First place in the seventh annual Society of Actuaries (SOA) worldwide Student Research Case Study Challenge was won by a five-student team from Indiana University Bloomington. IUB also won last year; this is the first time that any school has won twice.
Each year, a case study is released with fictional data. Students worked over the course of nine weeks to respond to the open-ended study, representing realistic actuarial challenges. This year's challenge was to analyze the following scenario. A fictional country wants to compete in soccer at an international level, aiming for a positive economic effect on the country. A major part of the project is to form a soccer team, given statistics of (fictional) international players. The IU team used machine learning to form the team, training its algorithm on real-world data.
Fifty-nine teams from around the world submitted reports with their recommendations. After IU's team, the other five finalist teams came from the US (two), Australia, and China (two). IU Bloomington does not currently offer an actuarial science program, unlike many other competing schools. The team members represented the diverse talents of IUB students. Actuary Club President Eric Herbst organized the team; he is a junior finance and business analytics major from Zionsville, IN. Eric was also on the winning team last year. The rest of the team consisted of senior computer science major Henry Bobeck, also from Zionsville, sophomore finance major Michael Dineen from Glenview, IL, junior mathematics and economics major Hariharan PV from Bangalore, India, and junior economics and psychology major Annie Renholzberger from Indianapolis, IN.
The team was mentored by IU Mathematics faculty member Russell Lyons, who is the department's James H. Rudy Professor. “As always, this year's case study was very challenging,” said Prof. Lyons. “Despite other demands on their time, our team worked hard with a great degree of independence. Once they advanced to the final six, they needed to prepare a presentation and answer questions from the judges—during IU's finals week! I was extremely impressed with both their written report and their oral presentation.” IU's winning team members will receive $500 from the SOA, while the Mathematics Department will receive $5000 for its Actuary Club.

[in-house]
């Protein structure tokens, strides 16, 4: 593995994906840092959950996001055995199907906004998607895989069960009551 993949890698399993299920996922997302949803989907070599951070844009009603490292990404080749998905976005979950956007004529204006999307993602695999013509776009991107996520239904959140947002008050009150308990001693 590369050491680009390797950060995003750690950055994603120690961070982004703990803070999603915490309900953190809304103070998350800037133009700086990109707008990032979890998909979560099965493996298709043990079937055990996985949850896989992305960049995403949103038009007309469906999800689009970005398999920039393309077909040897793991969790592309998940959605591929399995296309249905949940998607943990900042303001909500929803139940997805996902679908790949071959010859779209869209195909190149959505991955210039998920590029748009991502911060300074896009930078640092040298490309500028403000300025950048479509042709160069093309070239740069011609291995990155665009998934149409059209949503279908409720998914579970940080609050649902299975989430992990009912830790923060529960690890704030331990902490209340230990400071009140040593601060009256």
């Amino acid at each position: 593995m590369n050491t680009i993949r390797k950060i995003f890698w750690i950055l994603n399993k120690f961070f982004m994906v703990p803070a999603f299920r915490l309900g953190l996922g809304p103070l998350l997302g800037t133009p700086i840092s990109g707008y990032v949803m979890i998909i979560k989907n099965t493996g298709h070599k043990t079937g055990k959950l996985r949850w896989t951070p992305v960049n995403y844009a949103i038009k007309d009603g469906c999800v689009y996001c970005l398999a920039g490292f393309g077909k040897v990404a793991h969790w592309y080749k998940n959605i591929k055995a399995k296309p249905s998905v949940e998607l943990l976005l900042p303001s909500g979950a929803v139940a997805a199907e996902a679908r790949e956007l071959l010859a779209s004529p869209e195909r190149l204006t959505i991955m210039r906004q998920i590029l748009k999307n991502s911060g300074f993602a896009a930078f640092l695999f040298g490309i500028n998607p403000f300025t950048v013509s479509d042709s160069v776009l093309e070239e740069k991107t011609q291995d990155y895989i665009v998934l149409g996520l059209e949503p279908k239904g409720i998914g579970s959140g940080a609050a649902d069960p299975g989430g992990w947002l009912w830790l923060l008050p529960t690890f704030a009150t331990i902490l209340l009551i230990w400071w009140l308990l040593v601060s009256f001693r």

Team members agreed with Michael's feeling that “Having team members with different academic backgrounds was extremely beneficial and in my opinion one of the major reasons we performed so well.”
How did they come up with their creative idea to use machine learning? Henry explained, “We knew we had a huge amount of data to make sense of, and we knew we had to find some way to easily compare different players' ability based on that data.” The difficulty was that the given fictional data had too many confounding factors. However, once the team realized they could use publicly-available FIFA ratings, they realized that machine learning could solve their problem.
How could they estimate the economic effects? Annie said, “When I exercise, I like to listen to podcasts. So when I was told about this case study, I recalled a podcast that I listened to that talked about the economic implications of hosting the Olympics.”
What was it like to win? Hari reported that while working on the challenge, “we were all aware that IU was the reigning winner of the competition. That's definitely something that pushed me to do my best work. When we were announced as the winners this year, it was a matter of great pride and honor as it's the first time I have represented my university.” Eric said, “It feels great to win again and gives me a lot of confidence that we all can succeed in the field even without being an actuarial science major.”
All team members learned a lot from the experience. For example, Hari said, “This experience helped me manage my time a lot better. In particular, I recall the week of the proposal due date as one of the most hectic weeks of the semester in terms of college deadlines. In hindsight, I'm glad I went through that frantic week as it taught me valuable time-management skills that I can utilize in the future. Another key takeaway for me is the ability to break down complex concepts and explain them in layman's terms, especially difficult techniques such as the neural network and how we chose to implement it.”
The team has a podcast.